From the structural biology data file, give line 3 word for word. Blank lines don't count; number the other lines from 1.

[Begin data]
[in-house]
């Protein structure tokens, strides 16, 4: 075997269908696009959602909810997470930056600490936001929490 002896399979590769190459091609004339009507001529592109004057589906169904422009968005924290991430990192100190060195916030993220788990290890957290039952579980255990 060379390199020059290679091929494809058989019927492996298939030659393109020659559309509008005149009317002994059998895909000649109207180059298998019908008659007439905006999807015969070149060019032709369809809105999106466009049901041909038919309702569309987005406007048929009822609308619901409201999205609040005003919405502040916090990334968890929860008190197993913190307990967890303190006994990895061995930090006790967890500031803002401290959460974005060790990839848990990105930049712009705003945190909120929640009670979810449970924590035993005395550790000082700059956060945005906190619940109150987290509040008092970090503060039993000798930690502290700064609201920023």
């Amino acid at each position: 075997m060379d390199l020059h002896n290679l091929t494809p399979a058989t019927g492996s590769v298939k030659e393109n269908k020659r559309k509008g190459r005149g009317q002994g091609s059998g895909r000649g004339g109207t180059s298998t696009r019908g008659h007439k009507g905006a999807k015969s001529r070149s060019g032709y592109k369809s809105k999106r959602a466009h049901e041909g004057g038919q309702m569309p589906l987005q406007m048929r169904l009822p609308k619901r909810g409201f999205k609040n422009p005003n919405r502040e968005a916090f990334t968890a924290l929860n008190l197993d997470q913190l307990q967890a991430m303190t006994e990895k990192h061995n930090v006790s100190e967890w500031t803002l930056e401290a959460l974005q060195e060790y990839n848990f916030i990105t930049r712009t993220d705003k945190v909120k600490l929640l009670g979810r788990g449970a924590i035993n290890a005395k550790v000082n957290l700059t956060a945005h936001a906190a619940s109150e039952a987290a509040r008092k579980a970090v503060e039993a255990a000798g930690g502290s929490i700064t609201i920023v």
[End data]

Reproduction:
């Amino acid at each position: 075997m060379d390199l020059h002896n290679l091929t494809p399979a058989t019927g492996s590769v298939k030659e393109n269908k020659r559309k509008g190459r005149g009317q002994g091609s059998g895909r000649g004339g109207t180059s298998t696009r019908g008659h007439k009507g905006a999807k015969s001529r070149s060019g032709y592109k369809s809105k999106r959602a466009h049901e041909g004057g038919q309702m569309p589906l987005q406007m048929r169904l009822p609308k619901r909810g409201f999205k609040n422009p005003n919405r502040e968005a916090f990334t968890a924290l929860n008190l197993d997470q913190l307990q967890a991430m303190t006994e990895k990192h061995n930090v006790s100190e967890w500031t803002l930056e401290a959460l974005q060195e060790y990839n848990f916030i990105t930049r712009t993220d705003k945190v909120k600490l929640l009670g979810r788990g449970a924590i035993n290890a005395k550790v000082n957290l700059t956060a945005h936001a906190a619940s109150e039952a987290a509040r008092k579980a970090v503060e039993a255990a000798g930690g502290s929490i700064t609201i920023v």